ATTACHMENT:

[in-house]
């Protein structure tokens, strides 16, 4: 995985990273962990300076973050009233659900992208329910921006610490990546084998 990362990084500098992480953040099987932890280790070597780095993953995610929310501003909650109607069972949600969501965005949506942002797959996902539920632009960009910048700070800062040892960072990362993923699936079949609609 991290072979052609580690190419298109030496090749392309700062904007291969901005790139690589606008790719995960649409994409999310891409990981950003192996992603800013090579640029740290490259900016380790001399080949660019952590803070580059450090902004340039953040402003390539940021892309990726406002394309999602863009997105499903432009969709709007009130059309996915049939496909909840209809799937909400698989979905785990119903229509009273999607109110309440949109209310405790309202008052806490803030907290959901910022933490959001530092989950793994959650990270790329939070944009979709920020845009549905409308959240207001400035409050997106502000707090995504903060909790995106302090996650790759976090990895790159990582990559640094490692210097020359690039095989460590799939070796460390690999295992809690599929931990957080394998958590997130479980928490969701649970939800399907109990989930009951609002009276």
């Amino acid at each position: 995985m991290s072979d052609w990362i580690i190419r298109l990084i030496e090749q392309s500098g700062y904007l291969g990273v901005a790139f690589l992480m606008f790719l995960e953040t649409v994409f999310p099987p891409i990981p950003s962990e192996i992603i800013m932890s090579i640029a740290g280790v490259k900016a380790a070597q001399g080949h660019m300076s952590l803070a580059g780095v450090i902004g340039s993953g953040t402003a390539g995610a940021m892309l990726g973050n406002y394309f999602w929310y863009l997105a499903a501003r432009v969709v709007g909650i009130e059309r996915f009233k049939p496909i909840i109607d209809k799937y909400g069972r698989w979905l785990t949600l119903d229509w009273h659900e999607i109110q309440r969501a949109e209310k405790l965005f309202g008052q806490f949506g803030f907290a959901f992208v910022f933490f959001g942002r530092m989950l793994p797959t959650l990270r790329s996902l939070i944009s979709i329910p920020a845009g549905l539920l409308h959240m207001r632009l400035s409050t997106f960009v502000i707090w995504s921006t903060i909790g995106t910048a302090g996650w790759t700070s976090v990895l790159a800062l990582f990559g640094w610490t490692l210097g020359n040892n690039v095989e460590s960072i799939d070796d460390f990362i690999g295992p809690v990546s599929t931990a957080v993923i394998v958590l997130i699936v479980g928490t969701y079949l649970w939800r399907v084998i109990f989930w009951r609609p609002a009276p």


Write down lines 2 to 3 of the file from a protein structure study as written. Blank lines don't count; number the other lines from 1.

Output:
């Protein structure tokens, strides 16, 4: 995985990273962990300076973050009233659900992208329910921006610490990546084998 990362990084500098992480953040099987932890280790070597780095993953995610929310501003909650109607069972949600969501965005949506942002797959996902539920632009960009910048700070800062040892960072990362993923699936079949609609 991290072979052609580690190419298109030496090749392309700062904007291969901005790139690589606008790719995960649409994409999310891409990981950003192996992603800013090579640029740290490259900016380790001399080949660019952590803070580059450090902004340039953040402003390539940021892309990726406002394309999602863009997105499903432009969709709007009130059309996915049939496909909840209809799937909400698989979905785990119903229509009273999607109110309440949109209310405790309202008052806490803030907290959901910022933490959001530092989950793994959650990270790329939070944009979709920020845009549905409308959240207001400035409050997106502000707090995504903060909790995106302090996650790759976090990895790159990582990559640094490692210097020359690039095989460590799939070796460390690999295992809690599929931990957080394998958590997130479980928490969701649970939800399907109990989930009951609002009276």
């Amino acid at each position: 995985m991290s072979d052609w990362i580690i190419r298109l990084i030496e090749q392309s500098g700062y904007l291969g990273v901005a790139f690589l992480m606008f790719l995960e953040t649409v994409f999310p099987p891409i990981p950003s962990e192996i992603i800013m932890s090579i640029a740290g280790v490259k900016a380790a070597q001399g080949h660019m300076s952590l803070a580059g780095v450090i902004g340039s993953g953040t402003a390539g995610a940021m892309l990726g973050n406002y394309f999602w929310y863009l997105a499903a501003r432009v969709v709007g909650i009130e059309r996915f009233k049939p496909i909840i109607d209809k799937y909400g069972r698989w979905l785990t949600l119903d229509w009273h659900e999607i109110q309440r969501a949109e209310k405790l965005f309202g008052q806490f949506g803030f907290a959901f992208v910022f933490f959001g942002r530092m989950l793994p797959t959650l990270r790329s996902l939070i944009s979709i329910p920020a845009g549905l539920l409308h959240m207001r632009l400035s409050t997106f960009v502000i707090w995504s921006t903060i909790g995106t910048a302090g996650w790759t700070s976090v990895l790159a800062l990582f990559g640094w610490t490692l210097g020359n040892n690039v095989e460590s960072i799939d070796d460390f990362i690999g295992p809690v990546s599929t931990a957080v993923i394998v958590l997130i699936v479980g928490t969701y079949l649970w939800r399907v084998i109990f989930w009951r609609p609002a009276p």